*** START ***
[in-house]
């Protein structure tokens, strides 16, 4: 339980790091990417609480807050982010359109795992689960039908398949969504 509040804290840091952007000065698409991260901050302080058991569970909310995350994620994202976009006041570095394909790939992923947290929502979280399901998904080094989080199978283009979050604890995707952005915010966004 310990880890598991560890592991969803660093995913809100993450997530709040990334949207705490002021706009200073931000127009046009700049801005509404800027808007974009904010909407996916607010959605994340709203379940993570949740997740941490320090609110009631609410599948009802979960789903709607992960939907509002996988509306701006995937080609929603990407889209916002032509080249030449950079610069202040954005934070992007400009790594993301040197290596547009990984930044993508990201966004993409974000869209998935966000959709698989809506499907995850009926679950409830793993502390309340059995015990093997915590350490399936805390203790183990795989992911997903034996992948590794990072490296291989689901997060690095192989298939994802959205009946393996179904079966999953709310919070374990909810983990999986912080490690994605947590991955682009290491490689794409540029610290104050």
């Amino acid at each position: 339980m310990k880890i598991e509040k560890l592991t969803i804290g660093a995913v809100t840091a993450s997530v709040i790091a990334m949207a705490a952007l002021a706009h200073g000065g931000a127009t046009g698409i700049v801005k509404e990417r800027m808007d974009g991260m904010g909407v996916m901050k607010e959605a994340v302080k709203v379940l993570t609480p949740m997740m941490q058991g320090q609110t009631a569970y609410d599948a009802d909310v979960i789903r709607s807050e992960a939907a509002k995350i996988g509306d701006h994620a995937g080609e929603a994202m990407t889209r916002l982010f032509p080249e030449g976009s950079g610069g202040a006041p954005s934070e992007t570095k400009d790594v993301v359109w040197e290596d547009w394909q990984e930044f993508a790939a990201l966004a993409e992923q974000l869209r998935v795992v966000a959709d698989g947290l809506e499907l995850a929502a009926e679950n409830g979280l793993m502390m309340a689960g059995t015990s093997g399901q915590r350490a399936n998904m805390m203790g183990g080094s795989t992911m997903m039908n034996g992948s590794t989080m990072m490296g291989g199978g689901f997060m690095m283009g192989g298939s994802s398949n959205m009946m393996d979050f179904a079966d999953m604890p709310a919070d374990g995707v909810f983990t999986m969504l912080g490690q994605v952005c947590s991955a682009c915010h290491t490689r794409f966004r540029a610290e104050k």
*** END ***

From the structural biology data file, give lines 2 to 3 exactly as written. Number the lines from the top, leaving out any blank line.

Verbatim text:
């Protein structure tokens, strides 16, 4: 339980790091990417609480807050982010359109795992689960039908398949969504 509040804290840091952007000065698409991260901050302080058991569970909310995350994620994202976009006041570095394909790939992923947290929502979280399901998904080094989080199978283009979050604890995707952005915010966004 310990880890598991560890592991969803660093995913809100993450997530709040990334949207705490002021706009200073931000127009046009700049801005509404800027808007974009904010909407996916607010959605994340709203379940993570949740997740941490320090609110009631609410599948009802979960789903709607992960939907509002996988509306701006995937080609929603990407889209916002032509080249030449950079610069202040954005934070992007400009790594993301040197290596547009990984930044993508990201966004993409974000869209998935966000959709698989809506499907995850009926679950409830793993502390309340059995015990093997915590350490399936805390203790183990795989992911997903034996992948590794990072490296291989689901997060690095192989298939994802959205009946393996179904079966999953709310919070374990909810983990999986912080490690994605947590991955682009290491490689794409540029610290104050």
């Amino acid at each position: 339980m310990k880890i598991e509040k560890l592991t969803i804290g660093a995913v809100t840091a993450s997530v709040i790091a990334m949207a705490a952007l002021a706009h200073g000065g931000a127009t046009g698409i700049v801005k509404e990417r800027m808007d974009g991260m904010g909407v996916m901050k607010e959605a994340v302080k709203v379940l993570t609480p949740m997740m941490q058991g320090q609110t009631a569970y609410d599948a009802d909310v979960i789903r709607s807050e992960a939907a509002k995350i996988g509306d701006h994620a995937g080609e929603a994202m990407t889209r916002l982010f032509p080249e030449g976009s950079g610069g202040a006041p954005s934070e992007t570095k400009d790594v993301v359109w040197e290596d547009w394909q990984e930044f993508a790939a990201l966004a993409e992923q974000l869209r998935v795992v966000a959709d698989g947290l809506e499907l995850a929502a009926e679950n409830g979280l793993m502390m309340a689960g059995t015990s093997g399901q915590r350490a399936n998904m805390m203790g183990g080094s795989t992911m997903m039908n034996g992948s590794t989080m990072m490296g291989g199978g689901f997060m690095m283009g192989g298939s994802s398949n959205m009946m393996d979050f179904a079966d999953m604890p709310a919070d374990g995707v909810f983990t999986m969504l912080g490690q994605v952005c947590s991955a682009c915010h290491t490689r794409f966004r540029a610290e104050k």